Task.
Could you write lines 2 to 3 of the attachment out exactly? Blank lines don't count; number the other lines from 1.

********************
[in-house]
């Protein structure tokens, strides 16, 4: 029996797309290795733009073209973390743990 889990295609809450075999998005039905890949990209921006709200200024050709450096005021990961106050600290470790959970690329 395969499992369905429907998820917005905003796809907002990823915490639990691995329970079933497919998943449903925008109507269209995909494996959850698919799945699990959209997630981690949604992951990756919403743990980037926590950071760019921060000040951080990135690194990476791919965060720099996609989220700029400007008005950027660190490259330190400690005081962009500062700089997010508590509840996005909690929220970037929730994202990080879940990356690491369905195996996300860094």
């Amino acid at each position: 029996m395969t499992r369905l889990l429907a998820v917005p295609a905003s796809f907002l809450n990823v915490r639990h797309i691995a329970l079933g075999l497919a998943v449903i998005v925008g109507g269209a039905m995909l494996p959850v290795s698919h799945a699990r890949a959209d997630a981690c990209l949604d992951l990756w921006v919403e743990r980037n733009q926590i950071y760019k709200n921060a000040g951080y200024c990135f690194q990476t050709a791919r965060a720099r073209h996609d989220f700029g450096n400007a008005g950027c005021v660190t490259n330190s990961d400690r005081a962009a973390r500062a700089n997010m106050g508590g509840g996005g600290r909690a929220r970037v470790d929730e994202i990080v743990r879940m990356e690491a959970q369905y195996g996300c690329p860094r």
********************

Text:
């Protein structure tokens, strides 16, 4: 029996797309290795733009073209973390743990 889990295609809450075999998005039905890949990209921006709200200024050709450096005021990961106050600290470790959970690329 395969499992369905429907998820917005905003796809907002990823915490639990691995329970079933497919998943449903925008109507269209995909494996959850698919799945699990959209997630981690949604992951990756919403743990980037926590950071760019921060000040951080990135690194990476791919965060720099996609989220700029400007008005950027660190490259330190400690005081962009500062700089997010508590509840996005909690929220970037929730994202990080879940990356690491369905195996996300860094």
């Amino acid at each position: 029996m395969t499992r369905l889990l429907a998820v917005p295609a905003s796809f907002l809450n990823v915490r639990h797309i691995a329970l079933g075999l497919a998943v449903i998005v925008g109507g269209a039905m995909l494996p959850v290795s698919h799945a699990r890949a959209d997630a981690c990209l949604d992951l990756w921006v919403e743990r980037n733009q926590i950071y760019k709200n921060a000040g951080y200024c990135f690194q990476t050709a791919r965060a720099r073209h996609d989220f700029g450096n400007a008005g950027c005021v660190t490259n330190s990961d400690r005081a962009a973390r500062a700089n997010m106050g508590g509840g996005g600290r909690a929220r970037v470790d929730e994202i990080v743990r879940m990356e690491a959970q369905y195996g996300c690329p860094r």